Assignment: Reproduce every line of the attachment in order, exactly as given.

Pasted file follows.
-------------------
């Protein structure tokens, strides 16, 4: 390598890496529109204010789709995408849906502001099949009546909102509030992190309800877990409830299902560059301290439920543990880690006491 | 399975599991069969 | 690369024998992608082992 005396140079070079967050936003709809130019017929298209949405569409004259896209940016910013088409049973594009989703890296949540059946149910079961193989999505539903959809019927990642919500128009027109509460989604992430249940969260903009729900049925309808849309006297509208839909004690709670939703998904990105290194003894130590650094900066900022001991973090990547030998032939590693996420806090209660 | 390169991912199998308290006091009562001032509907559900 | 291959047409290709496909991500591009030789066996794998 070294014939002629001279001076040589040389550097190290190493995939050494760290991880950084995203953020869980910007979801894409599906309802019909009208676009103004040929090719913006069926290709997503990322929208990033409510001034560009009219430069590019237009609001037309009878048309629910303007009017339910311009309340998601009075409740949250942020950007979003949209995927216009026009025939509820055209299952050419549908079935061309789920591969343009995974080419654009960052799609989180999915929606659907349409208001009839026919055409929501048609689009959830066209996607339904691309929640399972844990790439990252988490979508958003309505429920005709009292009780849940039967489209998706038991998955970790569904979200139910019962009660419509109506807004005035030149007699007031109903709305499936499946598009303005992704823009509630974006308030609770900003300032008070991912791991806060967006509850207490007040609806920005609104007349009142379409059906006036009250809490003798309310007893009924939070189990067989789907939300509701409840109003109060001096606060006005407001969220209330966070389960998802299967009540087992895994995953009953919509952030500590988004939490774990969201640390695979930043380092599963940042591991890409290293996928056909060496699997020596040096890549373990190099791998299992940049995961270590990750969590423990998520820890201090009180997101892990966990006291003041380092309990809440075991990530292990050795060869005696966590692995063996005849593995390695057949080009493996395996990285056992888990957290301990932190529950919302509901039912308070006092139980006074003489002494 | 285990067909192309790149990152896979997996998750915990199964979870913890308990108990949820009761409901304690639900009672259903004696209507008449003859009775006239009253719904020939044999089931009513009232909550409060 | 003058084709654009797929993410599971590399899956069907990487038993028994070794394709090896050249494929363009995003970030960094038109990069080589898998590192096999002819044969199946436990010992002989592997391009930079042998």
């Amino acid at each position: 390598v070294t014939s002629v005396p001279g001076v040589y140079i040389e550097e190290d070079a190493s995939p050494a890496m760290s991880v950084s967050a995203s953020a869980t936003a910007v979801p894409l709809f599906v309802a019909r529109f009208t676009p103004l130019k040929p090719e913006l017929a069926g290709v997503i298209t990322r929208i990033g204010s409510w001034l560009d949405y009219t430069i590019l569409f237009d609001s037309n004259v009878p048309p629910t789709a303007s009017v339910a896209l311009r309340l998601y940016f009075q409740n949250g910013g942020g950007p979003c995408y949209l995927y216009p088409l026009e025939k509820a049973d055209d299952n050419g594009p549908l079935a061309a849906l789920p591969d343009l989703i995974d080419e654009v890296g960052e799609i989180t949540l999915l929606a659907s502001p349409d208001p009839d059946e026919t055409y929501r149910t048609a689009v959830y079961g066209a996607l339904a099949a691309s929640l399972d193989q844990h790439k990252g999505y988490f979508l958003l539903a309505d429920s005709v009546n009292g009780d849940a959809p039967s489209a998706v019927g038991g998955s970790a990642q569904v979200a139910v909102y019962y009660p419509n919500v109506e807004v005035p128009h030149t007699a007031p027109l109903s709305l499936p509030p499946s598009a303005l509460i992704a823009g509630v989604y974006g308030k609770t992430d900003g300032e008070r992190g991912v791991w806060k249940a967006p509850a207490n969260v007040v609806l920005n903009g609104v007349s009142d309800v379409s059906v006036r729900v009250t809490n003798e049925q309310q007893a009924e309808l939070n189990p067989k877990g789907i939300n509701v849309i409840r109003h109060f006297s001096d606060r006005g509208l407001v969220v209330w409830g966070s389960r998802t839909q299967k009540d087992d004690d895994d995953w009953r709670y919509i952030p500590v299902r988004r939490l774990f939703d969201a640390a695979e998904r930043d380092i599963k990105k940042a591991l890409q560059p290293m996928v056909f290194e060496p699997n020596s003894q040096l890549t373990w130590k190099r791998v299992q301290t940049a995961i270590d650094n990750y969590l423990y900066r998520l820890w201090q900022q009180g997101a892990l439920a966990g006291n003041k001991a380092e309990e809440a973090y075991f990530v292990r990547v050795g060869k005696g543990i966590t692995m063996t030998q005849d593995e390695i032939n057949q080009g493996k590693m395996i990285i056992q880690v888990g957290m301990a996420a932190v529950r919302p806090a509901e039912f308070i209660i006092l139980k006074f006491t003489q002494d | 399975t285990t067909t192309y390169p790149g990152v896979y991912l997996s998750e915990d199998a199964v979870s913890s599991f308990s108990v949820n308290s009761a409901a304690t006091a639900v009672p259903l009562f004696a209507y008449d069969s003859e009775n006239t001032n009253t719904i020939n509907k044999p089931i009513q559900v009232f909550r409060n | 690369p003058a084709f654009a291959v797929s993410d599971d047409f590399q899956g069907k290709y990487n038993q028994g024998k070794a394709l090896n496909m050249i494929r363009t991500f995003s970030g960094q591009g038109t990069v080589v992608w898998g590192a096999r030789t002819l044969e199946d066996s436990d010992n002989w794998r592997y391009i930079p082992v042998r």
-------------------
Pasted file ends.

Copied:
């Protein structure tokens, strides 16, 4: 390598890496529109204010789709995408849906502001099949009546909102509030992190309800877990409830299902560059301290439920543990880690006491 | 399975599991069969 | 690369024998992608082992 005396140079070079967050936003709809130019017929298209949405569409004259896209940016910013088409049973594009989703890296949540059946149910079961193989999505539903959809019927990642919500128009027109509460989604992430249940969260903009729900049925309808849309006297509208839909004690709670939703998904990105290194003894130590650094900066900022001991973090990547030998032939590693996420806090209660 | 390169991912199998308290006091009562001032509907559900 | 291959047409290709496909991500591009030789066996794998 070294014939002629001279001076040589040389550097190290190493995939050494760290991880950084995203953020869980910007979801894409599906309802019909009208676009103004040929090719913006069926290709997503990322929208990033409510001034560009009219430069590019237009609001037309009878048309629910303007009017339910311009309340998601009075409740949250942020950007979003949209995927216009026009025939509820055209299952050419549908079935061309789920591969343009995974080419654009960052799609989180999915929606659907349409208001009839026919055409929501048609689009959830066209996607339904691309929640399972844990790439990252988490979508958003309505429920005709009292009780849940039967489209998706038991998955970790569904979200139910019962009660419509109506807004005035030149007699007031109903709305499936499946598009303005992704823009509630974006308030609770900003300032008070991912791991806060967006509850207490007040609806920005609104007349009142379409059906006036009250809490003798309310007893009924939070189990067989789907939300509701409840109003109060001096606060006005407001969220209330966070389960998802299967009540087992895994995953009953919509952030500590988004939490774990969201640390695979930043380092599963940042591991890409290293996928056909060496699997020596040096890549373990190099791998299992940049995961270590990750969590423990998520820890201090009180997101892990966990006291003041380092309990809440075991990530292990050795060869005696966590692995063996005849593995390695057949080009493996395996990285056992888990957290301990932190529950919302509901039912308070006092139980006074003489002494 | 285990067909192309790149990152896979997996998750915990199964979870913890308990108990949820009761409901304690639900009672259903004696209507008449003859009775006239009253719904020939044999089931009513009232909550409060 | 003058084709654009797929993410599971590399899956069907990487038993028994070794394709090896050249494929363009995003970030960094038109990069080589898998590192096999002819044969199946436990010992002989592997391009930079042998």
């Amino acid at each position: 390598v070294t014939s002629v005396p001279g001076v040589y140079i040389e550097e190290d070079a190493s995939p050494a890496m760290s991880v950084s967050a995203s953020a869980t936003a910007v979801p894409l709809f599906v309802a019909r529109f009208t676009p103004l130019k040929p090719e913006l017929a069926g290709v997503i298209t990322r929208i990033g204010s409510w001034l560009d949405y009219t430069i590019l569409f237009d609001s037309n004259v009878p048309p629910t789709a303007s009017v339910a896209l311009r309340l998601y940016f009075q409740n949250g910013g942020g950007p979003c995408y949209l995927y216009p088409l026009e025939k509820a049973d055209d299952n050419g594009p549908l079935a061309a849906l789920p591969d343009l989703i995974d080419e654009v890296g960052e799609i989180t949540l999915l929606a659907s502001p349409d208001p009839d059946e026919t055409y929501r149910t048609a689009v959830y079961g066209a996607l339904a099949a691309s929640l399972d193989q844990h790439k990252g999505y988490f979508l958003l539903a309505d429920s005709v009546n009292g009780d849940a959809p039967s489209a998706v019927g038991g998955s970790a990642q569904v979200a139910v909102y019962y009660p419509n919500v109506e807004v005035p128009h030149t007699a007031p027109l109903s709305l499936p509030p499946s598009a303005l509460i992704a823009g509630v989604y974006g308030k609770t992430d900003g300032e008070r992190g991912v791991w806060k249940a967006p509850a207490n969260v007040v609806l920005n903009g609104v007349s009142d309800v379409s059906v006036r729900v009250t809490n003798e049925q309310q007893a009924e309808l939070n189990p067989k877990g789907i939300n509701v849309i409840r109003h109060f006297s001096d606060r006005g509208l407001v969220v209330w409830g966070s389960r998802t839909q299967k009540d087992d004690d895994d995953w009953r709670y919509i952030p500590v299902r988004r939490l774990f939703d969201a640390a695979e998904r930043d380092i599963k990105k940042a591991l890409q560059p290293m996928v056909f290194e060496p699997n020596s003894q040096l890549t373990w130590k190099r791998v299992q301290t940049a995961i270590d650094n990750y969590l423990y900066r998520l820890w201090q900022q009180g997101a892990l439920a966990g006291n003041k001991a380092e309990e809440a973090y075991f990530v292990r990547v050795g060869k005696g543990i966590t692995m063996t030998q005849d593995e390695i032939n057949q080009g493996k590693m395996i990285i056992q880690v888990g957290m301990a996420a932190v529950r919302p806090a509901e039912f308070i209660i006092l139980k006074f006491t003489q002494d | 399975t285990t067909t192309y390169p790149g990152v896979y991912l997996s998750e915990d199998a199964v979870s913890s599991f308990s108990v949820n308290s009761a409901a304690t006091a639900v009672p259903l009562f004696a209507y008449d069969s003859e009775n006239t001032n009253t719904i020939n509907k044999p089931i009513q559900v009232f909550r409060n | 690369p003058a084709f654009a291959v797929s993410d599971d047409f590399q899956g069907k290709y990487n038993q028994g024998k070794a394709l090896n496909m050249i494929r363009t991500f995003s970030g960094q591009g038109t990069v080589v992608w898998g590192a096999r030789t002819l044969e199946d066996s436990d010992n002989w794998r592997y391009i930079p082992v042998r």